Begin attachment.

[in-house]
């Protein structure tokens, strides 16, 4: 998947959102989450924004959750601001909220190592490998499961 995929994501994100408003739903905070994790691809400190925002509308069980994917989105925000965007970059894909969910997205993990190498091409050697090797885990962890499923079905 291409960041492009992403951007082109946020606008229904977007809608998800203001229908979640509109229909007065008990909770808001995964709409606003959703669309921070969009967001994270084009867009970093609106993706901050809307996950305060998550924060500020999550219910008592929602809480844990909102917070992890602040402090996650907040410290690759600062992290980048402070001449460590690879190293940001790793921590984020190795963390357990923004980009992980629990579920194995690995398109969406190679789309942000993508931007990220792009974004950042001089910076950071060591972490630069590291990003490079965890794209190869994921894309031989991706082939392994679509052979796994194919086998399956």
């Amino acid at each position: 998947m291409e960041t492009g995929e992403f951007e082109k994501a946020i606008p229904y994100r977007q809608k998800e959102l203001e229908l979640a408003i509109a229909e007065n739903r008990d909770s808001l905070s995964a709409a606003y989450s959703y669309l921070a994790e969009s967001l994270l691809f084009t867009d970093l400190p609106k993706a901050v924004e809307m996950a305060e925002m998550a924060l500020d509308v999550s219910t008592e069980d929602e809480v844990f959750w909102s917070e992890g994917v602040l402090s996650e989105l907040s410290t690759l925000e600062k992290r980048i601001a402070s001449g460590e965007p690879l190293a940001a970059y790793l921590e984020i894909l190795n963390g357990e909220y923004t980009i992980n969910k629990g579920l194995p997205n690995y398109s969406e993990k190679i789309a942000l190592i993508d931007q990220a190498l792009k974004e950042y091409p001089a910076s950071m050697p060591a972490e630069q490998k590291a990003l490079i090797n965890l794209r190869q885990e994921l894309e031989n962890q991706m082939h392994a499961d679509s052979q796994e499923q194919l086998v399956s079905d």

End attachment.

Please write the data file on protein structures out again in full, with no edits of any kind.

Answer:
[in-house]
């Protein structure tokens, strides 16, 4: 998947959102989450924004959750601001909220190592490998499961 995929994501994100408003739903905070994790691809400190925002509308069980994917989105925000965007970059894909969910997205993990190498091409050697090797885990962890499923079905 291409960041492009992403951007082109946020606008229904977007809608998800203001229908979640509109229909007065008990909770808001995964709409606003959703669309921070969009967001994270084009867009970093609106993706901050809307996950305060998550924060500020999550219910008592929602809480844990909102917070992890602040402090996650907040410290690759600062992290980048402070001449460590690879190293940001790793921590984020190795963390357990923004980009992980629990579920194995690995398109969406190679789309942000993508931007990220792009974004950042001089910076950071060591972490630069590291990003490079965890794209190869994921894309031989991706082939392994679509052979796994194919086998399956």
């Amino acid at each position: 998947m291409e960041t492009g995929e992403f951007e082109k994501a946020i606008p229904y994100r977007q809608k998800e959102l203001e229908l979640a408003i509109a229909e007065n739903r008990d909770s808001l905070s995964a709409a606003y989450s959703y669309l921070a994790e969009s967001l994270l691809f084009t867009d970093l400190p609106k993706a901050v924004e809307m996950a305060e925002m998550a924060l500020d509308v999550s219910t008592e069980d929602e809480v844990f959750w909102s917070e992890g994917v602040l402090s996650e989105l907040s410290t690759l925000e600062k992290r980048i601001a402070s001449g460590e965007p690879l190293a940001a970059y790793l921590e984020i894909l190795n963390g357990e909220y923004t980009i992980n969910k629990g579920l194995p997205n690995y398109s969406e993990k190679i789309a942000l190592i993508d931007q990220a190498l792009k974004e950042y091409p001089a910076s950071m050697p060591a972490e630069q490998k590291a990003l490079i090797n965890l794209r190869q885990e994921l894309e031989n962890q991706m082939h392994a499961d679509s052979q796994e499923q194919l086998v399956s079905d």